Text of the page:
Friday, September 22, 2023


Fuel subsidy removal: Putting the cart before the horse

Fuel subsidy removal: Putting the cart before the horse
June 08
11:08 2023

In the run-up to the 2023 presidential election, I wrote a piece titled ‘2023 general election and the pleasure of presidential honesty on fuel subsidy’ published on November 30, 2022.

In the said article, I highlighted the fact that none of the major presidential candidates “played games” with Nigerians on the issue of fuel subsidy, and whether it should stay or not. At least the four most popular candidates; (president) – Bola Tinubu of the All Progressives Congress (APC); Atiku Abubakar of the People’s Democratic Party (PDP); Peter Obi of the Labour Party (LP); Musa Kwakwanso of the New Nigeria People’s Party (NNPP), all vowed to remove subsidy on petrol (premium motor spirit – PMS), if voted in as the president and commander-in-chief of armed forces of the Federal Republic of Nigeria.

To the best of my knowledge, very few people, if at all, disagreed with them on the issue as it is an open secret that the target beneficiaries of the scheme (subsidy) never benefited from it. The intended benefits of subsidy payment never cascaded down the social strata to the socio-economically vulnerable in a country where there is no social safety net for the poor. Rather, it only enriches a cabal, comprising people who constitute a minute fraction of the over 200 million Nigerians.

Almost everyone who knows what it means to subsidise a product or service, and has basic knowledge of the oil and gas economy, agrees that it is not sustainable due to the inexplicably high cost, shrouded in opaqueness, and the fact that it has no meaningful impact on the life of an average citizen. So, the questions now lie in, who will remove it? When will it be removed? How will it be removed? What will be the repercussions of the removal? How will it (the aftermath of the removal) be managed? These are some critical questions thrown up by the proposed removal of petrol subsidy. And I, as a matter of common sense, believe that answers to those questions ought to have been provided before the pronouncement by the president.


The group managing director of the Nigerian National Petroleum Corporation Limited, Mele Kyari, said fuel subsidy was never budgeted for in the 2023 appropriation act. He reiterated that in an interview with Seun Okinbaloye on Channels Television’s flagship program, Politics Today, on Thursday, June 1, that “fuel subsidy ended sometime in February 2022, when the Petroleum Industry Act (PIA) was assented to by the then president, Muhammadu Buhari”. He quoted a portion of the act that says, “petrol shall henceforth be sold at a price that is reflective of global market reality”.

To set the record straight, according to the immediate past minister of finance, budget, and national planning, Zainab Ahmed, “in the 2023 appropriation act, provision for fuel subsidy would not go beyond June 2023”. That means, by July 1, everybody should be prepared to pay for fuel, a market-forces-dictated price. This is a classical example of duplicitousness that extinguishes the faith of the citizenry. This is because Nigerians do not know who to believe between Zainab Ahmed and Mele Kyari.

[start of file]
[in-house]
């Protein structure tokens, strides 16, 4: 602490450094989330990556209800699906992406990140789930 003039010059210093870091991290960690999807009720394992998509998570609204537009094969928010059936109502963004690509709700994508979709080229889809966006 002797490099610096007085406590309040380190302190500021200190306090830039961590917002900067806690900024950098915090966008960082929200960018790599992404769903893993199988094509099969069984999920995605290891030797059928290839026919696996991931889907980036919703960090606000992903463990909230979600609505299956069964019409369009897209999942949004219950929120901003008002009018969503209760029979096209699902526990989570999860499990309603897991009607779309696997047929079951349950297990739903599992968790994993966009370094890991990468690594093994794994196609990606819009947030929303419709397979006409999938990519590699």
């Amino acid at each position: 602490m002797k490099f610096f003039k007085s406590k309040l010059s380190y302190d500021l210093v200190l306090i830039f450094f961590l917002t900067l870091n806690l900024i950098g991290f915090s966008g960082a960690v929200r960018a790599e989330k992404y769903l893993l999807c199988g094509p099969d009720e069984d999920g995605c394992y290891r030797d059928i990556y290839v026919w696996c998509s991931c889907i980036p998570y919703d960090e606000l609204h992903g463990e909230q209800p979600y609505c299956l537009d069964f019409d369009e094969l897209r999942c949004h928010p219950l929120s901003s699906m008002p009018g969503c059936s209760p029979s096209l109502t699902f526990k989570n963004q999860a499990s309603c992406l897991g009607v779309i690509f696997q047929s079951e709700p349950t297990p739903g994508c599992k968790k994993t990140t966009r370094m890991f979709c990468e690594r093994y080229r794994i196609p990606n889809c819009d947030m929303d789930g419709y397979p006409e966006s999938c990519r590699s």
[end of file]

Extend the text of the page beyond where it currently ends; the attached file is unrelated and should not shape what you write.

There is no gainsaying the fact that the activities of oil thieves and vandals have not given Nigeria the room to meet her daily OPEC quota. That translates to a reduced earning (in forex) from sales of crude oil. With a reduced daily output of less than two million barrels, the federal government still has to plough whatever proceeds realised from sales of crude oil back into importing refined petrol, to be sold at a price way less than the landing cost. That means someone somewhere, in the shape of the federal government, will have to pay or is paying for whatever shortfall arises therefrom.


What that translates to is that there is little or nothing left to meet certain obligations of the federal government to the citizens. Obligations like the provision of social amenities and payment of public workers’ salaries among others are left unattended. To cut the long story short, there is usually nothing left to invest in infrastructure or save for the rainy days after paying for subsidies, and probably, debt servicing. The foreign reserve is depleted beyond what is expected of a country that is as endowed as Nigeria.

As a matter of consensus, therefore, Nigerians (at least the majority of us) concluded that such an arrangement is not sustainable and has to be done away with. This is more so since the target beneficiaries are not getting the deserved benefits.

Succour came the way of the people of Nigeria, on May 22, 2023, a week before the inauguration of President Bola Tinubu’s administration, when the multi-billion dollar Dangote Refinery and Petrochemical industry located in Ibeju-Lekki, Lagos state, was commissioned by former President Muhammadu Buhari. It has a reported capacity to process 650,000 barrels of crude oil per day. That was widely celebrated by Nigerians both at home and abroad. The general belief among Nigerians is that once the refinery and petrochemical plant begins production, the cost of importation would be out of it. The company will get crude oil locally and pay in local currency. That will significantly reduce the cost of making fuel available, especially the “dollar elements” of it, and by implication, lead to a reduction in the pump price.